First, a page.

Virtue Ethics Revision Notes

Can we use this in reality? It's such a nice theory! So yeah, anyway, all my notes on it - you know the drill by now...

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Virtue Ethics
The origins of VE lie with Aristotle, a student of Plato who rejected his
Plato gave a `metaphysical' account of goodness ­ he regarded good as
something real
Aristotle, though, criticised Plato ­ and instead gave a naturalistic and
psychological account of good it is a part of our natural disposition as
human beings
This led Aristotle to the idea of purpose ­ ethical life means living in tune with
our natural purpose of rational and virtuous behaviour
Aristotle's virtue ethics is, therefore, a teleological system
Aristotle's Ethics
"[Pleasure] is also thought to be most important for the forming of a virtuous
character to like and dislike the right things"
Discussed in his book Nicomachean Ethics
Instead of offering `normative ethics' (i.e. claims about what is right or
wrong), Aristotle's system is `aretaic' (arête being Greek for `excellence'),
focused on the character of the individual ­ in other words, aretaic virtue
ethics focuses upon the desire to be a person of a certain quality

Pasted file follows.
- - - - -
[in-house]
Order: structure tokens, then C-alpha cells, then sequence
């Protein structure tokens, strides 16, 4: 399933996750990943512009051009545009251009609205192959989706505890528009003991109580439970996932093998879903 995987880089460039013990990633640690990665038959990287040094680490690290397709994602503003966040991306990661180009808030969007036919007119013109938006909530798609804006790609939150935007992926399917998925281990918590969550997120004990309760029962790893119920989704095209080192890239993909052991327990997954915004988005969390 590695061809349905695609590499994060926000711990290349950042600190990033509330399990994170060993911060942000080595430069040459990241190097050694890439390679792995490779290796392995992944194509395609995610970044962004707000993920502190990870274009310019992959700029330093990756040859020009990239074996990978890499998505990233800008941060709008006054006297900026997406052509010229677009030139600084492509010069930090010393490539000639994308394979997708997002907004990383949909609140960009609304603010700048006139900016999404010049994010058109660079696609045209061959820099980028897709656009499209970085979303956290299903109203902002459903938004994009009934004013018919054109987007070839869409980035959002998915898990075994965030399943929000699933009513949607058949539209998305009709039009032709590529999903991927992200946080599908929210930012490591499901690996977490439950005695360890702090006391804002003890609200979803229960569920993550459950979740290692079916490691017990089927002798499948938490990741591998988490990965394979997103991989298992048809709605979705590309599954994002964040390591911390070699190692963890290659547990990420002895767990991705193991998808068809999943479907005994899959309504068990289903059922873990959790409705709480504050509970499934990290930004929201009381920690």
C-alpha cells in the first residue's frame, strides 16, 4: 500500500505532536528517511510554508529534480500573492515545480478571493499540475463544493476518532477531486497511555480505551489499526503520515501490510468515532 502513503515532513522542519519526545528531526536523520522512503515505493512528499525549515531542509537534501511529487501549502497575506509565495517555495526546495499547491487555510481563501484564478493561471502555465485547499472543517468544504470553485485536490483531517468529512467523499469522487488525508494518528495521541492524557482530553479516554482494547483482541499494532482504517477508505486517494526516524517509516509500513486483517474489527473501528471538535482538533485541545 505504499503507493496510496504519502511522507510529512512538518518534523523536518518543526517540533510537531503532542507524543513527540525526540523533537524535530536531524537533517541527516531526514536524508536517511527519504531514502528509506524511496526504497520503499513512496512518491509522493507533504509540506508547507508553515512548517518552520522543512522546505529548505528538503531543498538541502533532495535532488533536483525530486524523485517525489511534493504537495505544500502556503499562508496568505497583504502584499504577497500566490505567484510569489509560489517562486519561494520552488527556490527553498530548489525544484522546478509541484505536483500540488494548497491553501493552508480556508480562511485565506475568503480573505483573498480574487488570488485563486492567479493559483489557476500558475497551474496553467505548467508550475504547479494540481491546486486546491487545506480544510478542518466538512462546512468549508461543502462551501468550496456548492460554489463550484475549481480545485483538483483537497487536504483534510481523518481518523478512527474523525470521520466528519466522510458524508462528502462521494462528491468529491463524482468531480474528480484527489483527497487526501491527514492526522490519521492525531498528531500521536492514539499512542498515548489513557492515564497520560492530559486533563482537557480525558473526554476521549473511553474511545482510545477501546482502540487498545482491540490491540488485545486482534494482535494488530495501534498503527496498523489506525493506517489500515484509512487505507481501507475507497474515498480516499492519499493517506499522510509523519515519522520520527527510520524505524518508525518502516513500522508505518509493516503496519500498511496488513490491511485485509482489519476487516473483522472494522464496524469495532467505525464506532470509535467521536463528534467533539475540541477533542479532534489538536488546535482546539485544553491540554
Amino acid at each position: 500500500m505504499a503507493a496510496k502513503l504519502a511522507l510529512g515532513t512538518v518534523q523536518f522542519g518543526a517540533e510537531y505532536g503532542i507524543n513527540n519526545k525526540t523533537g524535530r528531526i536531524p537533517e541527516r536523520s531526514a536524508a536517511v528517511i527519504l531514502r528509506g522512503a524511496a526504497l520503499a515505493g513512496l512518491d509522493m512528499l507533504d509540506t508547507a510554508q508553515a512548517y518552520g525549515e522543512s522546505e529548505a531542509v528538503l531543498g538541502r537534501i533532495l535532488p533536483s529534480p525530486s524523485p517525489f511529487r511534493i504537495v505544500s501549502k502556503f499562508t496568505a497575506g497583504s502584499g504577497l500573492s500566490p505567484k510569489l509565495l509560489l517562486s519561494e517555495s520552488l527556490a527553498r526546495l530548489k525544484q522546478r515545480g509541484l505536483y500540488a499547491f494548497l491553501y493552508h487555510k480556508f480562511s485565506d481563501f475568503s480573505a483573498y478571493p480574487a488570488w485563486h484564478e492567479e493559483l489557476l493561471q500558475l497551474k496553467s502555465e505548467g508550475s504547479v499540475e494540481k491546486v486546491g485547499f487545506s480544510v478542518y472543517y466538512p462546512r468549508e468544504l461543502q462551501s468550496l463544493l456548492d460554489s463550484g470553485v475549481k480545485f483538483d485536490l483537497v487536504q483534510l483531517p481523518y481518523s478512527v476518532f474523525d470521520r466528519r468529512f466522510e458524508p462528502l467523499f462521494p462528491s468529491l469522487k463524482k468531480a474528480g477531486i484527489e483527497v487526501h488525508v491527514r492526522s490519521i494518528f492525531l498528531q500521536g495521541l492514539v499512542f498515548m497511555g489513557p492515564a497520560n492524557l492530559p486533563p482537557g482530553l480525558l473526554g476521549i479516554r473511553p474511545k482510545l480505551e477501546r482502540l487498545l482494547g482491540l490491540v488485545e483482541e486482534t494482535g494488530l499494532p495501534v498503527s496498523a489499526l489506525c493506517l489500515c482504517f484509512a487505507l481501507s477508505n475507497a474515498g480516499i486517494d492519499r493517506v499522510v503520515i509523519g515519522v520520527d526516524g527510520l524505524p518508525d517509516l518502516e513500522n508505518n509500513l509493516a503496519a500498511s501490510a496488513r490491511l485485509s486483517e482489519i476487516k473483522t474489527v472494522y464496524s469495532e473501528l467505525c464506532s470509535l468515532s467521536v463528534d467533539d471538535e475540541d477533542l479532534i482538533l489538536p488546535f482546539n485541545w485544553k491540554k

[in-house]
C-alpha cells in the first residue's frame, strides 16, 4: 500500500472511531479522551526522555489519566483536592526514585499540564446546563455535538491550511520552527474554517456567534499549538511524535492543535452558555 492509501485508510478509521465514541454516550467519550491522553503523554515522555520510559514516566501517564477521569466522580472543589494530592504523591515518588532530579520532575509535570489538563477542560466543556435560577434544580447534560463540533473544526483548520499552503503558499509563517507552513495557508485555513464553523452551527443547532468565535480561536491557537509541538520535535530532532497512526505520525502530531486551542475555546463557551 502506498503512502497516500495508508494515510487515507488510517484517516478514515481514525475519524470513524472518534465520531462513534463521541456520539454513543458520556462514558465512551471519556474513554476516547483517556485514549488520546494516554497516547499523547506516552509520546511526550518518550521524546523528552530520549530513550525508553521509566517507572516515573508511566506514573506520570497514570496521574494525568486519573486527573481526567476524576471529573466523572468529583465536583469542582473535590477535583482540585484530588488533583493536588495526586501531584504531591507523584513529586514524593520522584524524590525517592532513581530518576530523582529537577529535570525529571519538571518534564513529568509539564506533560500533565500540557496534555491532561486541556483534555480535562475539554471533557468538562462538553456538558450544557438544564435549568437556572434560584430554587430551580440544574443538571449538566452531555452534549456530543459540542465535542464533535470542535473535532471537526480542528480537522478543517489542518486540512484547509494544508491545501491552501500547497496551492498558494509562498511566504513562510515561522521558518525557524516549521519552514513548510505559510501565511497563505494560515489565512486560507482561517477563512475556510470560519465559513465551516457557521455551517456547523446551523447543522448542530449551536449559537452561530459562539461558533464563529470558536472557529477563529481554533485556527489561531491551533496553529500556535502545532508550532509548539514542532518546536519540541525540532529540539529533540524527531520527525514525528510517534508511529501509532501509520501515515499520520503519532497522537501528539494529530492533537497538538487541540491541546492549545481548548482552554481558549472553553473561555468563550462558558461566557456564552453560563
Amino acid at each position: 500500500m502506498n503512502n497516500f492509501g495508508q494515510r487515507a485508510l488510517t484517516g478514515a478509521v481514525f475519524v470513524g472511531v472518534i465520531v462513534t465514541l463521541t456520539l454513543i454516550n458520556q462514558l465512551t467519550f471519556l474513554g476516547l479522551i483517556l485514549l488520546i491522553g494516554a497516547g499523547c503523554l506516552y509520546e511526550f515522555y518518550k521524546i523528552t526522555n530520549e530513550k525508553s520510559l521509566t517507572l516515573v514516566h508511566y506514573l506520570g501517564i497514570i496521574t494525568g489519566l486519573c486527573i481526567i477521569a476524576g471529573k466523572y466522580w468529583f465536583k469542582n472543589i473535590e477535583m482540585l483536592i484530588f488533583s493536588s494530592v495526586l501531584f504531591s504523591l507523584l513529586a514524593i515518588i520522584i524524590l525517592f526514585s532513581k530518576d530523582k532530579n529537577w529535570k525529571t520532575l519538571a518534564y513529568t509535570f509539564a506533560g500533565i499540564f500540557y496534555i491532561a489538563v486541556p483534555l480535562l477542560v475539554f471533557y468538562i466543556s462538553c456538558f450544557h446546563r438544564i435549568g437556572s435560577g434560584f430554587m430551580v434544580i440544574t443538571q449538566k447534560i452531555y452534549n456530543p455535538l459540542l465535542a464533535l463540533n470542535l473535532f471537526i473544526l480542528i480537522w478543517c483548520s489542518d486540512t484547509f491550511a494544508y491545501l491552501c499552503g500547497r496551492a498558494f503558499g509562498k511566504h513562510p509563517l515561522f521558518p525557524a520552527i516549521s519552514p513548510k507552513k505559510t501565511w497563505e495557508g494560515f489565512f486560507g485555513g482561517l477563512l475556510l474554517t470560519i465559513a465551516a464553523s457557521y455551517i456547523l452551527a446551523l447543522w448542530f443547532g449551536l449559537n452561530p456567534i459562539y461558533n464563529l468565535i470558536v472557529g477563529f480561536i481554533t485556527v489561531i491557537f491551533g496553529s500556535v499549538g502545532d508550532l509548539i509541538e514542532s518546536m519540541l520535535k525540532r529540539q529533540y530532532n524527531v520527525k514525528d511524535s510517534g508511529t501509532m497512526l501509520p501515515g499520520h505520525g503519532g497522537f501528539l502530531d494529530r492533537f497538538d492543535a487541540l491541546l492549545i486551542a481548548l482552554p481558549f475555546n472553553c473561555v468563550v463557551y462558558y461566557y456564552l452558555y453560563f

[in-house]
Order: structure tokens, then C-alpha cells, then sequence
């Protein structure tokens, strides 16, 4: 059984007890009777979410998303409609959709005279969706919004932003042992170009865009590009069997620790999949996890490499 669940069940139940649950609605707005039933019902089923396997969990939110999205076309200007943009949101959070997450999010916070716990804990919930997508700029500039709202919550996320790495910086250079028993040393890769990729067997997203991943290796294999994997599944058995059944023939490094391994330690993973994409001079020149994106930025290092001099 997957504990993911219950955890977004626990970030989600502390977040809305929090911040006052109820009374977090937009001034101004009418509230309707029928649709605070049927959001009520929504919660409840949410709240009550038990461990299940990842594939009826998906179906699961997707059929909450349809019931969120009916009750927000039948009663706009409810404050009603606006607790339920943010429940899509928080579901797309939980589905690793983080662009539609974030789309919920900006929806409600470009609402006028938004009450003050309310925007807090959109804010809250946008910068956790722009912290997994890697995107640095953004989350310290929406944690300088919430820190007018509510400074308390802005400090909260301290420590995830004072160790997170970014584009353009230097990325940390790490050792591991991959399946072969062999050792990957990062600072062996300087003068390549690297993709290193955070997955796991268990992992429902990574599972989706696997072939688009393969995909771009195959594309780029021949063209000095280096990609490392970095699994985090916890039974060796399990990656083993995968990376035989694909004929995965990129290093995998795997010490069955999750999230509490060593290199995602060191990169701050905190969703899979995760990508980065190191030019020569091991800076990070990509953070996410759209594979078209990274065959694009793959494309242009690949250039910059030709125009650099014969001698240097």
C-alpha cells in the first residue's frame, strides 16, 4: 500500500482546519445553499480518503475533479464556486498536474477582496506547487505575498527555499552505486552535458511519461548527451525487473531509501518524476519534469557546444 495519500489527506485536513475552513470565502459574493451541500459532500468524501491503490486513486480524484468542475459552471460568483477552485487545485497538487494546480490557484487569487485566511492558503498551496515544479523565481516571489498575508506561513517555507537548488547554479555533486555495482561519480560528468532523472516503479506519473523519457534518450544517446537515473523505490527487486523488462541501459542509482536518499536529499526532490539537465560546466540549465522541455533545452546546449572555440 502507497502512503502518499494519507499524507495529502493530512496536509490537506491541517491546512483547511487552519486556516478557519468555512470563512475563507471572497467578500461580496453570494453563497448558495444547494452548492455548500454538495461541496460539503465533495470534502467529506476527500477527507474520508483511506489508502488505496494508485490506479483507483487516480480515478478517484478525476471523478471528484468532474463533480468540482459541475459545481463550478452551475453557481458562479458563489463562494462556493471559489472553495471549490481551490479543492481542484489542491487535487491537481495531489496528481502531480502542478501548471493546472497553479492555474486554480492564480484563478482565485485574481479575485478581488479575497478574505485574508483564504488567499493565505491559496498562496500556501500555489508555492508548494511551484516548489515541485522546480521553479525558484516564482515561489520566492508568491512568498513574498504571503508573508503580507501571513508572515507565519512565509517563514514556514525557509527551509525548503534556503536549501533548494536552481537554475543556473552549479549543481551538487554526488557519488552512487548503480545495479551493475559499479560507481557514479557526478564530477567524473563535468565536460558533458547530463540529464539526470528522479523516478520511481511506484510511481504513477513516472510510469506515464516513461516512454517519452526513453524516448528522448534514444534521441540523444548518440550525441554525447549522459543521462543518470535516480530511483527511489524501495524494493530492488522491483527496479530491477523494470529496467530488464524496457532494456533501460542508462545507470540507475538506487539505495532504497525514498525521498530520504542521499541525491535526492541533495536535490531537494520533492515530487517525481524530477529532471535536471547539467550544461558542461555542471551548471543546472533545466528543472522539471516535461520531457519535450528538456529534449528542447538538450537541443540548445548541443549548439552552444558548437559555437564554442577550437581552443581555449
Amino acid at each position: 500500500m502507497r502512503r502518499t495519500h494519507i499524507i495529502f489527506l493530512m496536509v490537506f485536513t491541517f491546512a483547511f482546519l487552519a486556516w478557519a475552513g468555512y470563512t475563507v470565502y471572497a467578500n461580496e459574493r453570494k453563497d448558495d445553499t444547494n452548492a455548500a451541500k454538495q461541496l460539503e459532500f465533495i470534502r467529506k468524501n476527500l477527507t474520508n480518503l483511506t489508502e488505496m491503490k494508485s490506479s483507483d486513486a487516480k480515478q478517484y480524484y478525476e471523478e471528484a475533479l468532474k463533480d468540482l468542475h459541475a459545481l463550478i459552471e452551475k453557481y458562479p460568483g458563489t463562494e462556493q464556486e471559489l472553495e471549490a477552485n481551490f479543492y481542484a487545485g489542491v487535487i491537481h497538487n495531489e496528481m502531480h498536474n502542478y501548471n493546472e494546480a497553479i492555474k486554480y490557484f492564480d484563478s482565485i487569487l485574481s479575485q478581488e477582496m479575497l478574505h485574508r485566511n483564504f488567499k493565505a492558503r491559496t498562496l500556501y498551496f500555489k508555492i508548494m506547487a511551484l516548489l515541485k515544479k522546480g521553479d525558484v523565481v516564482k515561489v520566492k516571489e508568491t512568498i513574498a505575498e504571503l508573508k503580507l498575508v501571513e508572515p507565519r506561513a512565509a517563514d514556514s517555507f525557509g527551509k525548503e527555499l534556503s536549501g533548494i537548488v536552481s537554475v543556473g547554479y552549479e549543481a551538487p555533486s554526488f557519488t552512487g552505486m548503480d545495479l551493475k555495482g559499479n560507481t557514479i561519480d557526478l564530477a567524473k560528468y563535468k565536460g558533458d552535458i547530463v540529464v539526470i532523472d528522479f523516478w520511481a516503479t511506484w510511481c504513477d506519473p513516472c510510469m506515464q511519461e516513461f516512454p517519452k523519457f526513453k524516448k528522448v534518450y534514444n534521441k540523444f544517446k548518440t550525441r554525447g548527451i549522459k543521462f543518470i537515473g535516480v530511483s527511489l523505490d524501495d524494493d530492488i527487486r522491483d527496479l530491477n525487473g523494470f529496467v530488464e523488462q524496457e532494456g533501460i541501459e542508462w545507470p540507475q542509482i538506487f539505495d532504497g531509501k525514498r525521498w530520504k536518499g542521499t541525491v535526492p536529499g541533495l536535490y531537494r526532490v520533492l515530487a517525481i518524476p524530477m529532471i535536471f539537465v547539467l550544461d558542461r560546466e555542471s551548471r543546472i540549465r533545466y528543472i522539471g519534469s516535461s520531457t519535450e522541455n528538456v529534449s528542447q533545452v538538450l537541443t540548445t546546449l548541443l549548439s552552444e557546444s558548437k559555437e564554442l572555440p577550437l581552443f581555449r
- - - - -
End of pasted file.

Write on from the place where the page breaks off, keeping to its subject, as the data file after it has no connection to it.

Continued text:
Aristotle thought that the purpose in our life is to become happy by practising
the `skill' of virtuous behaviour
This ultimate aim is called eudaimonia (`wellspirited' ­ roughly, `flourishing'),
referring to the idea that the person practising virtue feels fulfilled and content
Superior and Subordinate Aims
Aristotle believed that every action is directed towards an aim ­ I get up in
the morning because I want to go to work I go to work because I want to earn
a living and have a good life
There are superior and subordinate aims ­ we do one thing to accomplish a
greater thing
Ultimately, everything is subordinate to the supreme good which is
So: superior and subordinate aims are not only subjective by being different
for each person, they also depend on scale:
o Going to work is subordinate, earning a living is superior
o But earning a living is subordinate to happiness
Qualities of Happiness and the Human
Valuing pleasure can be unclear ­ what is happiness?
Aristotle distinguished between three types of happy people:
o Pleasure seekers
Driven by basic desires (food, sex)
Follow the lowest form
The servile masses prefer this, but not philosophers
o Honour seekers

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Driven by their reputations (politicians, Dr. Wratten)
o Lovers of contemplation
Philosophers and thinkers
Achieve what is best (shades of J.S.…read more

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However, since the Enlightenment, rational philosophers have sought to give
a single account of the cause of ethics, ignoring the most important aspect ­
individual practice
MacIntyre argues that having a set of agreed virtues for our society could
help give life purpose and meaning
He suggests these virtues
o Courage
o Justice
o Temperance
o Wisdom
o Industriousness
o Hope
o Patience
He claimed that if we all willed to put such virtues into practice in our lives, it
could give morality a fresh…read more


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